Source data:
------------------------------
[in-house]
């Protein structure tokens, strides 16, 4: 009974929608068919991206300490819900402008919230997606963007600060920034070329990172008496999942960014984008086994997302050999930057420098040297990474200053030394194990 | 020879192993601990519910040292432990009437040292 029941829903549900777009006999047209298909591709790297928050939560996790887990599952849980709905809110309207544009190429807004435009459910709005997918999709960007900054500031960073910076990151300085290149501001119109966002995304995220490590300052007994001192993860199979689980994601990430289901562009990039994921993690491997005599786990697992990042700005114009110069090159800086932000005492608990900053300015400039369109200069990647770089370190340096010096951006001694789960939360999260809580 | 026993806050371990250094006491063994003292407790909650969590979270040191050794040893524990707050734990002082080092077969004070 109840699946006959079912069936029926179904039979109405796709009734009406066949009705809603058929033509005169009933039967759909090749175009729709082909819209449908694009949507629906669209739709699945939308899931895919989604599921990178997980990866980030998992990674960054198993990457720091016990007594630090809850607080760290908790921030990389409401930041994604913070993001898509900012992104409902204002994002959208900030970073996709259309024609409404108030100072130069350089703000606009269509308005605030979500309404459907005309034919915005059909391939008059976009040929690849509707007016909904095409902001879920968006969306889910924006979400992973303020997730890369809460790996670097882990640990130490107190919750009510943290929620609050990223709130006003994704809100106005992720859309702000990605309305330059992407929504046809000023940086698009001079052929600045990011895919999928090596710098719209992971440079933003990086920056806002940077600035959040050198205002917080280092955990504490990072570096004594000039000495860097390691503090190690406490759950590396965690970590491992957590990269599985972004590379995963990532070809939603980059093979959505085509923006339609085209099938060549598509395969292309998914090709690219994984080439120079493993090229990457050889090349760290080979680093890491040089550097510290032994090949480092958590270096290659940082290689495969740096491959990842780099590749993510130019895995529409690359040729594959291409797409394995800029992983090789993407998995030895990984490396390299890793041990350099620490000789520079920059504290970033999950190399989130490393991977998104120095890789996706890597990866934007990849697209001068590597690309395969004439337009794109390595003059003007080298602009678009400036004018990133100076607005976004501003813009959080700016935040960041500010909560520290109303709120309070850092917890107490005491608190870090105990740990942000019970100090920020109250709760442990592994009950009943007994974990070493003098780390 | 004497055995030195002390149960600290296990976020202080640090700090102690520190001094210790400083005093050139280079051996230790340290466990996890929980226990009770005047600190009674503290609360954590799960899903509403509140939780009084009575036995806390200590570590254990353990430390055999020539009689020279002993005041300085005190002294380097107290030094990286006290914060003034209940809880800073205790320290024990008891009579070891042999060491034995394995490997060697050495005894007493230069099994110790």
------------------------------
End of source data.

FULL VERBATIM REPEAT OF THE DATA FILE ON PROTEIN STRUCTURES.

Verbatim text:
[in-house]
């Protein structure tokens, strides 16, 4: 009974929608068919991206300490819900402008919230997606963007600060920034070329990172008496999942960014984008086994997302050999930057420098040297990474200053030394194990 | 020879192993601990519910040292432990009437040292 029941829903549900777009006999047209298909591709790297928050939560996790887990599952849980709905809110309207544009190429807004435009459910709005997918999709960007900054500031960073910076990151300085290149501001119109966002995304995220490590300052007994001192993860199979689980994601990430289901562009990039994921993690491997005599786990697992990042700005114009110069090159800086932000005492608990900053300015400039369109200069990647770089370190340096010096951006001694789960939360999260809580 | 026993806050371990250094006491063994003292407790909650969590979270040191050794040893524990707050734990002082080092077969004070 109840699946006959079912069936029926179904039979109405796709009734009406066949009705809603058929033509005169009933039967759909090749175009729709082909819209449908694009949507629906669209739709699945939308899931895919989604599921990178997980990866980030998992990674960054198993990457720091016990007594630090809850607080760290908790921030990389409401930041994604913070993001898509900012992104409902204002994002959208900030970073996709259309024609409404108030100072130069350089703000606009269509308005605030979500309404459907005309034919915005059909391939008059976009040929690849509707007016909904095409902001879920968006969306889910924006979400992973303020997730890369809460790996670097882990640990130490107190919750009510943290929620609050990223709130006003994704809100106005992720859309702000990605309305330059992407929504046809000023940086698009001079052929600045990011895919999928090596710098719209992971440079933003990086920056806002940077600035959040050198205002917080280092955990504490990072570096004594000039000495860097390691503090190690406490759950590396965690970590491992957590990269599985972004590379995963990532070809939603980059093979959505085509923006339609085209099938060549598509395969292309998914090709690219994984080439120079493993090229990457050889090349760290080979680093890491040089550097510290032994090949480092958590270096290659940082290689495969740096491959990842780099590749993510130019895995529409690359040729594959291409797409394995800029992983090789993407998995030895990984490396390299890793041990350099620490000789520079920059504290970033999950190399989130490393991977998104120095890789996706890597990866934007990849697209001068590597690309395969004439337009794109390595003059003007080298602009678009400036004018990133100076607005976004501003813009959080700016935040960041500010909560520290109303709120309070850092917890107490005491608190870090105990740990942000019970100090920020109250709760442990592994009950009943007994974990070493003098780390 | 004497055995030195002390149960600290296990976020202080640090700090102690520190001094210790400083005093050139280079051996230790340290466990996890929980226990009770005047600190009674503290609360954590799960899903509403509140939780009084009575036995806390200590570590254990353990430390055999020539009689020279002993005041300085005190002294380097107290030094990286006290914060003034209940809880800073205790320290024990008891009579070891042999060491034995394995490997060697050495005894007493230069099994110790």